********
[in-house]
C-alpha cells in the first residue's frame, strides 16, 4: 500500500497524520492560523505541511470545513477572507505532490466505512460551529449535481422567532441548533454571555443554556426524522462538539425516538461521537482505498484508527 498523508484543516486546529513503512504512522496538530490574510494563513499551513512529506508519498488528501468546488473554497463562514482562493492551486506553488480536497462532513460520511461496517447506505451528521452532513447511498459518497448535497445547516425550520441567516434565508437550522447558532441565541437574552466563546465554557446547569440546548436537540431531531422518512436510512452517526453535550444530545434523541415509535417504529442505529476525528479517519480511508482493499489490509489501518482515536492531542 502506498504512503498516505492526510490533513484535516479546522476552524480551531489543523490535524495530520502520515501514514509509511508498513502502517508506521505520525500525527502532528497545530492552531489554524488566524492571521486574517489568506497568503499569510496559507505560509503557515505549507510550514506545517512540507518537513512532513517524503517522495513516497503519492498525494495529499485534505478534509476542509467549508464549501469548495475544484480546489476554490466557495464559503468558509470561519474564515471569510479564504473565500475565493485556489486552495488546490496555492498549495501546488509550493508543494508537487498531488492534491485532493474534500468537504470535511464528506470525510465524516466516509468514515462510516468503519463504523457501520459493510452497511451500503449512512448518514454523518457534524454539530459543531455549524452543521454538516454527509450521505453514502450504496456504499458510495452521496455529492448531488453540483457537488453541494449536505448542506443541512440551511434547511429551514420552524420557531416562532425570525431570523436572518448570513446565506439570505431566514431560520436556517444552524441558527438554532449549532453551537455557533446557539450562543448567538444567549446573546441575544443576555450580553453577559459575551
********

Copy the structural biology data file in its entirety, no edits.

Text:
[in-house]
C-alpha cells in the first residue's frame, strides 16, 4: 500500500497524520492560523505541511470545513477572507505532490466505512460551529449535481422567532441548533454571555443554556426524522462538539425516538461521537482505498484508527 498523508484543516486546529513503512504512522496538530490574510494563513499551513512529506508519498488528501468546488473554497463562514482562493492551486506553488480536497462532513460520511461496517447506505451528521452532513447511498459518497448535497445547516425550520441567516434565508437550522447558532441565541437574552466563546465554557446547569440546548436537540431531531422518512436510512452517526453535550444530545434523541415509535417504529442505529476525528479517519480511508482493499489490509489501518482515536492531542 502506498504512503498516505492526510490533513484535516479546522476552524480551531489543523490535524495530520502520515501514514509509511508498513502502517508506521505520525500525527502532528497545530492552531489554524488566524492571521486574517489568506497568503499569510496559507505560509503557515505549507510550514506545517512540507518537513512532513517524503517522495513516497503519492498525494495529499485534505478534509476542509467549508464549501469548495475544484480546489476554490466557495464559503468558509470561519474564515471569510479564504473565500475565493485556489486552495488546490496555492498549495501546488509550493508543494508537487498531488492534491485532493474534500468537504470535511464528506470525510465524516466516509468514515462510516468503519463504523457501520459493510452497511451500503449512512448518514454523518457534524454539530459543531455549524452543521454538516454527509450521505453514502450504496456504499458510495452521496455529492448531488453540483457537488453541494449536505448542506443541512440551511434547511429551514420552524420557531416562532425570525431570523436572518448570513446565506439570505431566514431560520436556517444552524441558527438554532449549532453551537455557533446557539450562543448567538444567549446573546441575544443576555450580553453577559459575551